Black softshell turtle
GS PAPER II: Conservation, environmental pollution and degradation, environmental impact assessment.
Context: A major temple in Assam has signed a memorandum of understanding with two green NGOs, the Assam State Zoo cum Botanical Garden and the Kamrup district administration for long-term conservation of the rare freshwater black softshell turtle (Nilssonia nigricans).
- A vision document 2030 was also launched after Turtle Survival Alliance India and Help Earth signed the pact involving the Hayagriva Madhava Temple Committee.
- The temple, revered by both Hindus and Buddhists, is at Hajo, about 30 km northwest of Guwahati.
- This multi-stakeholder association (conservation pact) aims to restock the wild with viable, self-sufficient and genetically pure threatened turtle populations in the region.
- It offer assistance for the required improvement of husbandry of turtles kept in such ponds, and further recovery efforts are recommended for the long-term survival and existence of the endangered freshwater turtles.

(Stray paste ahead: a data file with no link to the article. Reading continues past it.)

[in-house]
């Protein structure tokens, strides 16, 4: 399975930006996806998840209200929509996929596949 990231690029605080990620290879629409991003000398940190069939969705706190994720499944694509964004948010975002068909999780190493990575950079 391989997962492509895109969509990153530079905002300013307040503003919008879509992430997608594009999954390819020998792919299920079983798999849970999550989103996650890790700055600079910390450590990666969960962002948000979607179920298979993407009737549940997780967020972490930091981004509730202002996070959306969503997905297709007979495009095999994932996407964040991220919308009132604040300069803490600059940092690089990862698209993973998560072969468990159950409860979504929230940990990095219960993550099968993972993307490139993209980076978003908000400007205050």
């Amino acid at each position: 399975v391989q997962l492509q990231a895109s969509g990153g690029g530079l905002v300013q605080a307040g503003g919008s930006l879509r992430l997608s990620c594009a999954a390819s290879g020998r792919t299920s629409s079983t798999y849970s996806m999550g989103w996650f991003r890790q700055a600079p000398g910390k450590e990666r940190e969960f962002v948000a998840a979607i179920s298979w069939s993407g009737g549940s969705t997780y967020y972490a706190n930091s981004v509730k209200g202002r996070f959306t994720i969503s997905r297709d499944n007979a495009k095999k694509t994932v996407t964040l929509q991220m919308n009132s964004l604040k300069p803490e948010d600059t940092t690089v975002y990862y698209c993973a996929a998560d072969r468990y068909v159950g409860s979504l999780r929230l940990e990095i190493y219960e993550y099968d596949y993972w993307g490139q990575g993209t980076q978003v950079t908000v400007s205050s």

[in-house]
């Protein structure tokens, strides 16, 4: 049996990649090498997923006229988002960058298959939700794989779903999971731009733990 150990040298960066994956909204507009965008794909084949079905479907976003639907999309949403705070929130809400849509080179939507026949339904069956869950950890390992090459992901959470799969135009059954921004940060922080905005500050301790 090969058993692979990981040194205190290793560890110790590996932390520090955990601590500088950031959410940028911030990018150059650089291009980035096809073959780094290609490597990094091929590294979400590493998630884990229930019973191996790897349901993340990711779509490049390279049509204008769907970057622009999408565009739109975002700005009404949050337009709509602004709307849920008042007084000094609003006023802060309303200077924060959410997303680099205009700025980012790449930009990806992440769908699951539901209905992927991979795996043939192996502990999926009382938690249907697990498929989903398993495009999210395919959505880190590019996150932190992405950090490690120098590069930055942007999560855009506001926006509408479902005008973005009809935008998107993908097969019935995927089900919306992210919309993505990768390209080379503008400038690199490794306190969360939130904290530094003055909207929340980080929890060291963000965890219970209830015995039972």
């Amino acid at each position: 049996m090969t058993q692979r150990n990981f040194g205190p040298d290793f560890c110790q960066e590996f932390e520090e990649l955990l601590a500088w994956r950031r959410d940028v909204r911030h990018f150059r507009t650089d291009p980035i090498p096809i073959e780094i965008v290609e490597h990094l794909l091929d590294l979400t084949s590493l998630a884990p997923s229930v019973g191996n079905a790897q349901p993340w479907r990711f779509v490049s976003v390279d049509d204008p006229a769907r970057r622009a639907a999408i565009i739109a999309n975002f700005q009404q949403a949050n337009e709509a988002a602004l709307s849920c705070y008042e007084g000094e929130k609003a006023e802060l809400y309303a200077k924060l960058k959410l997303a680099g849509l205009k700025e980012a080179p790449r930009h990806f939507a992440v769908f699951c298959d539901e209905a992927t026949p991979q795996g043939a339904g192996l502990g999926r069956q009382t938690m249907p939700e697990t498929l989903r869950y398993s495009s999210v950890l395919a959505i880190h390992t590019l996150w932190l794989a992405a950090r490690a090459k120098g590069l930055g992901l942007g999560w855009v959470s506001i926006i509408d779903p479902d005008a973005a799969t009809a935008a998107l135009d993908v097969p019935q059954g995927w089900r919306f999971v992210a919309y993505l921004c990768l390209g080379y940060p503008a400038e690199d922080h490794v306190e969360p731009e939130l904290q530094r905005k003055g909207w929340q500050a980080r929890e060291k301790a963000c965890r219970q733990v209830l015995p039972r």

Black softshell turtle
- It is a species of freshwater turtle found in India (Assam) and Bangladesh (Chittagong and Sylhet).
- The International Union for Conservation of Nature had in 2021 listed the turtle as ‘critically endangered’.
- Until sightings along the Brahmaputra River’s drainage in Assam, the black softshell turtle was thought to be ‘extinct in the wild’ and confined only to ponds of temples in northeastern India and Bangladesh.
- It does not enjoy legal protection under the Indian Wildlife (Protection) Act of 1972 although it has traditionally been hunted for its meat and cartilage, traded in regional and international markets.
Turtle Survival Alliance (TSA):
- It was formed in 2001 as an International Union for Conservation of Nature (IUCN) partnership for sustainable captive management of freshwater turtles and tortoises.
- The TSA arose in response to the rampant and unsustainable harvest of Asian turtle populations to supply Chinese markets, a situation known as the Asian Turtle Crisis.
- TSA has become recognized as a global force for turtle conservation, capable of taking swift and decisive action on behalf of critically endangered turtles and tortoises.
- The TSA is a recognized force for turtle conservation globally. TSA’s conservation actions utilize a three-pronged approach:
- Restoring populations in the wild where possible;
- Securing species in captivity through assurance colonies; and
- Building the capacity to restore, secure and conserve species within their range country.